Monday, August 15, 2005

Koizumi Passes on Yasukuni


Will he or won't he? was the question on East Asia's lips as the 60th anniversary of Japan's World War II surrender approached. Would Prime Minister Junichiro Koizumi make an August 15 trip to the Yasukuni Shrine or not?

As I've written in the past, the question of whether Koizumi would visit a revisionist memorial to Japan's war dead and war criminals, on the symbolic date of Japan's surrender, has occupied East Asia for months.

Now, the L.A. Times' Bruce Wallace writes, Koizumi not only blew off visiting Yasukuni in favor of a visit and joint peace pledge with Emperor Akihito, he issued Japan's umpteenth apology for its aggression during World War II:

... On a day marked in other parts of Asia by demonstrations recalling victory over Japanese occupation and brutality, Koizumi issued a statement reaffirming his country's peaceful intentions.

"Japan is resolved to contribute to world peace and prosperity without starting a war again," the statement said. He went on to apologize for his country's role in the conflict: "Japan caused huge damage and suffering to many countries, especially the people of Asia, with its colonization and aggression.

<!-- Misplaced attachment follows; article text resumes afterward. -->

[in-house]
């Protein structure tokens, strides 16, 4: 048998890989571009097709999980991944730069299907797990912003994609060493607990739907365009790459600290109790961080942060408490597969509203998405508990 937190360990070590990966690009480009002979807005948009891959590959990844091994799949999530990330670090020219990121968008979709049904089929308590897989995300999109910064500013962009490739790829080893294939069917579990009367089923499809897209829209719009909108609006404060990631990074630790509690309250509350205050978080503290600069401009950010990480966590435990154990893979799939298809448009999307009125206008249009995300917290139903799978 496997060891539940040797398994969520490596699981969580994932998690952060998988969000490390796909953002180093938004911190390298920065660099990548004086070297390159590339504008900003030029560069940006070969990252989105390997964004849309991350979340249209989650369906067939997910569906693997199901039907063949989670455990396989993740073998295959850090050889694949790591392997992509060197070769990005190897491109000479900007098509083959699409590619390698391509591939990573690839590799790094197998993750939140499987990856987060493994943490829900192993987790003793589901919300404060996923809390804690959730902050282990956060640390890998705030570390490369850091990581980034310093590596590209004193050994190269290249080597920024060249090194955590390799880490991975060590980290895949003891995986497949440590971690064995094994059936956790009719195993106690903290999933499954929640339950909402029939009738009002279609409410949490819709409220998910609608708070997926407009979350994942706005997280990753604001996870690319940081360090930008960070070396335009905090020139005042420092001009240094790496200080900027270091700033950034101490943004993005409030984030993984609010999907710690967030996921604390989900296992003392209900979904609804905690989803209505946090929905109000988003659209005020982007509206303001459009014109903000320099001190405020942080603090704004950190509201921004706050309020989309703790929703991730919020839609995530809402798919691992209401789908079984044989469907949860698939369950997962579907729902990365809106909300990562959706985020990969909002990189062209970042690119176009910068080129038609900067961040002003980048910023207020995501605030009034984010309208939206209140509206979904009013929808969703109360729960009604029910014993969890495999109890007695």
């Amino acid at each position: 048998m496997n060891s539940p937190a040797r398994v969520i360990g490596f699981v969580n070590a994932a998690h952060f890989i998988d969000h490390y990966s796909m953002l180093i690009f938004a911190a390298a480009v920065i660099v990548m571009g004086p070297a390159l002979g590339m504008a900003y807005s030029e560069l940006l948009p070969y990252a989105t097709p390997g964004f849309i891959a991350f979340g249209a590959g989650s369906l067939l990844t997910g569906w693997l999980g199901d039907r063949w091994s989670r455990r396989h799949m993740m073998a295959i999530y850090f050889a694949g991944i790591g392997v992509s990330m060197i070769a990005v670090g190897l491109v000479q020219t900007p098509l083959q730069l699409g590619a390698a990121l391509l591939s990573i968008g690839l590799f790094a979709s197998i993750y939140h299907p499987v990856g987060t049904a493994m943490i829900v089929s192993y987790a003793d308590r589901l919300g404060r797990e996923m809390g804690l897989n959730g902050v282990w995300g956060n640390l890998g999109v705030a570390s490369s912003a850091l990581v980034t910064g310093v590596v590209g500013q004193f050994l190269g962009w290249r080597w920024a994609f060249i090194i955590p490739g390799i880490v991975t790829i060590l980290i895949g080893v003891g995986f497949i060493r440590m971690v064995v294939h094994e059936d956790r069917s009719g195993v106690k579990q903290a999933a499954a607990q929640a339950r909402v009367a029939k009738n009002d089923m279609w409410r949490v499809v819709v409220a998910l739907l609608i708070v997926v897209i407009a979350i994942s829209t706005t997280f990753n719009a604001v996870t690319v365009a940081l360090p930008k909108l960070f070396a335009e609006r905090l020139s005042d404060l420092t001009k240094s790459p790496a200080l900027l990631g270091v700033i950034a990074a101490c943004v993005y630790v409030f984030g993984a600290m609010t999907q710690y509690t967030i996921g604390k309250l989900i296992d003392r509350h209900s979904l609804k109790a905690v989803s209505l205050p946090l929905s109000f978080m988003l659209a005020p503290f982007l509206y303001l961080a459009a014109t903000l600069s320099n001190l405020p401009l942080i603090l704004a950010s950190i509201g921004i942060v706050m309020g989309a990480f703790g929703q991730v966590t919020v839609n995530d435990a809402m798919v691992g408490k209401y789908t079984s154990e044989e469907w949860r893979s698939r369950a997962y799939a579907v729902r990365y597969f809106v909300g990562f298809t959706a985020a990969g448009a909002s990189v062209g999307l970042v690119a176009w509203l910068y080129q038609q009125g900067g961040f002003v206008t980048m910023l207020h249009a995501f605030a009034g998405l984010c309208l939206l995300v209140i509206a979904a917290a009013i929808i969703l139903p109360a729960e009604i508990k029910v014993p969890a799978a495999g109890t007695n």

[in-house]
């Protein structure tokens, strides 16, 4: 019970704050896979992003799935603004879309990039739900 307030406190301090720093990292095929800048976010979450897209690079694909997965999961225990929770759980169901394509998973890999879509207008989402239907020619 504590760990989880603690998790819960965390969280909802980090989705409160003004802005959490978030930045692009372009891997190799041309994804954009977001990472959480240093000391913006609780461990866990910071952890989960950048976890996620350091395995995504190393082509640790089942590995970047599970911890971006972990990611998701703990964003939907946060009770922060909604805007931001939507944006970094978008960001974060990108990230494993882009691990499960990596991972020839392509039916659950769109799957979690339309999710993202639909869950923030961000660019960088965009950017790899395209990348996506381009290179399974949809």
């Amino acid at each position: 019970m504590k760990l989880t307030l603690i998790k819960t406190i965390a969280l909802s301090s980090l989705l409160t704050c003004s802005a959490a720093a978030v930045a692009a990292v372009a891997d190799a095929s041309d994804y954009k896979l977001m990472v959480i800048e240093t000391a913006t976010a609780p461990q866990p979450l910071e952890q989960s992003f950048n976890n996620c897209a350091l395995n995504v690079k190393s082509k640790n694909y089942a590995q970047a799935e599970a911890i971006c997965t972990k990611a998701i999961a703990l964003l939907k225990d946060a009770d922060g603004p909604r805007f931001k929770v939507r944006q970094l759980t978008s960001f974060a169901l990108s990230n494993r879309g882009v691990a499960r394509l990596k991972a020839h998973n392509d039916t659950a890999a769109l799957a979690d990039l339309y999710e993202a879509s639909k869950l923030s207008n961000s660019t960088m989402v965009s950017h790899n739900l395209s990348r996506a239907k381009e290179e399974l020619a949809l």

"Humbly accepting this fact of history, we again express our deep remorse and heartfelt apology and offer our condolences to the victims of the war at home and abroad," the statement said.

This is a pretty big move for Koizumi, who is in major political trouble at home and ignores rising Japanese nationalism at his peril. His job is on the line in Japan's September 11 elections—but Wallace speculates that shunning the Yasukuni shrine is just part of Koizumi's strategy to paint his electoral opponents as political dinosaurs who can't cope with a new, China-dominated East Asia.

Koizumi's tactics should also help ease Japan's strained relations with the PRC and both Koreas.

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